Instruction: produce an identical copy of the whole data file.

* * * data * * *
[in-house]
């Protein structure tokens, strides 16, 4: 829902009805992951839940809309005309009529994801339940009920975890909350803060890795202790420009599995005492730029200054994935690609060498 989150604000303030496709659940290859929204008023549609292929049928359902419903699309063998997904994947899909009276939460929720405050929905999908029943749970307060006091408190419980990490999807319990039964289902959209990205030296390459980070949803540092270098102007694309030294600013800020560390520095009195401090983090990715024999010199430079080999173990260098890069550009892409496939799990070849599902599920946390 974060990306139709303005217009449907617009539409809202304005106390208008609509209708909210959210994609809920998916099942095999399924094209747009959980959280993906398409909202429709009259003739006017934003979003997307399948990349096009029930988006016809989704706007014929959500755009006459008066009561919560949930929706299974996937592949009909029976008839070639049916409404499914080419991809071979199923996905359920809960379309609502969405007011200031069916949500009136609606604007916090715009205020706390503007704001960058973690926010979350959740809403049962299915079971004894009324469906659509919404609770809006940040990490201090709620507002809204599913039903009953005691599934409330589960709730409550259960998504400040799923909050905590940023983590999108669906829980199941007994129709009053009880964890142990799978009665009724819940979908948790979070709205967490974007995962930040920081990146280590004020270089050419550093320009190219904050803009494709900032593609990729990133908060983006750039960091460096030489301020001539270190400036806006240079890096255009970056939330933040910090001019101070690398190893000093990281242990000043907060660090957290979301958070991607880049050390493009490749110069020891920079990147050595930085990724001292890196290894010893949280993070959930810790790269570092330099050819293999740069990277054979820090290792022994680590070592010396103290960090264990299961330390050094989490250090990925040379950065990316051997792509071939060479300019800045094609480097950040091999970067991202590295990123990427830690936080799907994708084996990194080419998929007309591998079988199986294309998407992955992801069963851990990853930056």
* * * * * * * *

[in-house]
């Protein structure tokens, strides 16, 4: 829902009805992951839940809309005309009529994801339940009920975890909350803060890795202790420009599995005492730029200054994935690609060498 989150604000303030496709659940290859929204008023549609292929049928359902419903699309063998997904994947899909009276939460929720405050929905999908029943749970307060006091408190419980990490999807319990039964289902959209990205030296390459980070949803540092270098102007694309030294600013800020560390520095009195401090983090990715024999010199430079080999173990260098890069550009892409496939799990070849599902599920946390 974060990306139709303005217009449907617009539409809202304005106390208008609509209708909210959210994609809920998916099942095999399924094209747009959980959280993906398409909202429709009259003739006017934003979003997307399948990349096009029930988006016809989704706007014929959500755009006459008066009561919560949930929706299974996937592949009909029976008839070639049916409404499914080419991809071979199923996905359920809960379309609502969405007011200031069916949500009136609606604007916090715009205020706390503007704001960058973690926010979350959740809403049962299915079971004894009324469906659509919404609770809006940040990490201090709620507002809204599913039903009953005691599934409330589960709730409550259960998504400040799923909050905590940023983590999108669906829980199941007994129709009053009880964890142990799978009665009724819940979908948790979070709205967490974007995962930040920081990146280590004020270089050419550093320009190219904050803009494709900032593609990729990133908060983006750039960091460096030489301020001539270190400036806006240079890096255009970056939330933040910090001019101070690398190893000093990281242990000043907060660090957290979301958070991607880049050390493009490749110069020891920079990147050595930085990724001292890196290894010893949280993070959930810790790269570092330099050819293999740069990277054979820090290792022994680590070592010396103290960090264990299961330390050094989490250090990925040379950065990316051997792509071939060479300019800045094609480097950040091999970067991202590295990123990427830690936080799907994708084996990194080419998929007309591998079988199986294309998407992955992801069963851990990853930056």